2.3. Induction of Diabetes Mellitus

Alloxan was purchased from Qualikems Laboratory Reagents, Saint Louis, USA.

Lot No: A110109, Batch No: 021112.

A single dose of freshly prepared alloxan monohydrate dissolved in 2.5 ml of distilled water was injected intra-peritoneal at a dose of 30 mg/kg body weight into seventy rats. After 72 hrs, a blood sample was collected by tail vein tapping and blood glucose was monitored. Rats that had blood glucose level above 11.1 mMol/L were considered diabetic and selected for the study.

2.4. Experimental Animal Grouping

Rats that have blood glucose concentration level above 11.1 mMol/L were selected and divided into five groups of 10 rats each in addition to the control group and treated as follows:

1) Group one consisted of non-diabetic rats (control).

2) Group two consisted of untreated diabetic rats.

3) Group three consisted of diabetic rats treated with 200 mg/kg weight of bitter kola seed extract.

4) Group four consisted of diabetic rats treated with 400 mg/kg weight of bitter kola seed extract.

5) Group five consisted of diabetic rats treated with 600 mg/kg weight of bitter kola seed extract.

6) Group six consisted of diabetic rats treated with 800 mg/kg weight of bitter kola seed extract.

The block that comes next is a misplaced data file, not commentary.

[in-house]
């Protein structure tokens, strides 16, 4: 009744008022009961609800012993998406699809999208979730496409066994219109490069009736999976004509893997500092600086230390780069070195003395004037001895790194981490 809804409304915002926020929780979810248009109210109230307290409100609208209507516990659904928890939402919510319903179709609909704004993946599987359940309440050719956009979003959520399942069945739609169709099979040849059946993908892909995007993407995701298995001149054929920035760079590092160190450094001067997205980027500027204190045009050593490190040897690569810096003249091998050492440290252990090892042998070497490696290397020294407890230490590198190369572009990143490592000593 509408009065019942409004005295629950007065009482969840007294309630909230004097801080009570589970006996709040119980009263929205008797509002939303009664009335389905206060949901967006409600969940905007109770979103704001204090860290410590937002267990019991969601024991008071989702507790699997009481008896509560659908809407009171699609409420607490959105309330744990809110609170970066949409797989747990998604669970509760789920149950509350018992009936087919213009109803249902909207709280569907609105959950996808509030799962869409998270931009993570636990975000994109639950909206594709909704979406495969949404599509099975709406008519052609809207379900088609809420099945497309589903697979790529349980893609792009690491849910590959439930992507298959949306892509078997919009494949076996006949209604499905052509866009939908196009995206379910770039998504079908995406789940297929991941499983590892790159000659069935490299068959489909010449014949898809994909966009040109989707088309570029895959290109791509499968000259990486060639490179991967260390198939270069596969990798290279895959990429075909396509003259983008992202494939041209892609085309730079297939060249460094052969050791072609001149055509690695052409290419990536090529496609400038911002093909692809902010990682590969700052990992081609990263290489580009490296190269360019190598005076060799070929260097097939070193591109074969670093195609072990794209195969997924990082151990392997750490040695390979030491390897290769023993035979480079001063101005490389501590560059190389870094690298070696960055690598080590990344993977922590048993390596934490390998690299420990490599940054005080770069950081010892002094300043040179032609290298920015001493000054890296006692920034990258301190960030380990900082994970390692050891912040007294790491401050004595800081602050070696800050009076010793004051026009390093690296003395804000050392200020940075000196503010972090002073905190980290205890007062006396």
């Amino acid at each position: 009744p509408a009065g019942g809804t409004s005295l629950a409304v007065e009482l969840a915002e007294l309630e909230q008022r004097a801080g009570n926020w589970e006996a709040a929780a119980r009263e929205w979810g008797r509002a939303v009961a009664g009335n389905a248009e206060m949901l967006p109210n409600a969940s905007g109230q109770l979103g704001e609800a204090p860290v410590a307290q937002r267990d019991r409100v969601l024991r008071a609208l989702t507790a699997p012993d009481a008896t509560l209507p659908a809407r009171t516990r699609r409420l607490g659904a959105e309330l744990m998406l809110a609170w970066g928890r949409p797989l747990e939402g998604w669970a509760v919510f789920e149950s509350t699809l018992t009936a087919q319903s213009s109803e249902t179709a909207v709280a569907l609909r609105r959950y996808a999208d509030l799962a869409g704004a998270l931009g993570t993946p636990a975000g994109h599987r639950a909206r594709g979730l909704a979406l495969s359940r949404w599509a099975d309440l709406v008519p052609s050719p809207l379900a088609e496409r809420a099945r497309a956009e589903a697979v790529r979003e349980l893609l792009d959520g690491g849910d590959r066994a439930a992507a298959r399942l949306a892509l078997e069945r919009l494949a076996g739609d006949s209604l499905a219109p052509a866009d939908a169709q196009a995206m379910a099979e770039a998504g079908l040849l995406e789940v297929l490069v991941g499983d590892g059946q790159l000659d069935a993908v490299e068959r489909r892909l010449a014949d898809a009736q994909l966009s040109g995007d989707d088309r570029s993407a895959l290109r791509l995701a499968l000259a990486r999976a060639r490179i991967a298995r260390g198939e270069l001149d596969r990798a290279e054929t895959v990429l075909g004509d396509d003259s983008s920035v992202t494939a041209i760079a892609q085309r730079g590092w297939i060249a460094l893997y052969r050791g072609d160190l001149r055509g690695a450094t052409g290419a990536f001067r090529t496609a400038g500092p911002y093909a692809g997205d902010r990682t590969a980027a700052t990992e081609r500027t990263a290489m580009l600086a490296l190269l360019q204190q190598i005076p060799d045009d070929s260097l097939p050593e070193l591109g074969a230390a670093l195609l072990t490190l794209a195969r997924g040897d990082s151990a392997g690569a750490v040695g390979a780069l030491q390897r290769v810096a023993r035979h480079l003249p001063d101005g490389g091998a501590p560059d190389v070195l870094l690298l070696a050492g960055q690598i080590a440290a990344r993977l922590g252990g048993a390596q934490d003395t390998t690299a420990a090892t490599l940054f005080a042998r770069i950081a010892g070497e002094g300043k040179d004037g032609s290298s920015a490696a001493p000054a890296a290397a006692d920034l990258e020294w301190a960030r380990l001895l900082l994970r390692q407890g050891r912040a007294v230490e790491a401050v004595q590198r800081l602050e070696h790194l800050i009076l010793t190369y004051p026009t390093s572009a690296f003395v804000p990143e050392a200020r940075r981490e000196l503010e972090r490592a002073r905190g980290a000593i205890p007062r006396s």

2.5. Sample Collection

After the administration of the last dose of the bitter kola (Garcinia kola) seed extract, rats were fasted overnight and anaesthetized with chloroform and sacrificed. Whole blood was collected by cardiac puncture into plain centrifuge tubes and was allowed to clot and then centrifuged at 3000 rpm for 5 minutes to obtain the serum that was used for the estimation of glucose and lipid profile.

2.6. Sample Estimation

Estimation of glucose and lipid profile were in line with Ochei and Kolhatkar [23] methods using Randox diagnostic kits.

2.7. Statistical Analysis

Statistical analysis was performed on statistical package for social science (SPSS) windows, version 20.0 test of significance was determined using the student “t” test and the statistical significance was set at P < 0.05. The results were expressed as the Mean ± SD.

3. Results

In Table 1, there was progressive decrease in the glucose concentration with increase concentration of the bitter kola seed extract compared to the controls and the untreated diabetic rats respectively.

Total cholesterol concentration obtained does not show much variation irrespective of the different dosages of the bitter kola seed extract administered to the rats but there is a decrease in values of the treated diabetic rats and the controls and the untreated diabetic rats respectively.

Table 1. Groups of rats and concentrations of serum glucose, TC, TG, HDL-C, AND LDL-C.

TC—Total cholesterol, TG—Triglyceride, HDL-C—High density lipoprotein cholesterol, LDL-C—Low density lipoprotein cholesterol.

There is a decrease in values of triglyceride in the treated diabetic rats compared to the untreated diabetic rats and the controls.

Progressive increase in the values of HDL-C with increase in concentration of the extract and this demonstrates the anti-oxidative and anti-inflammatory activities of bitter kola seed extract.

Results show a progressive decrease in concentration of LDL-C with increase concentration of the extract compared to the control.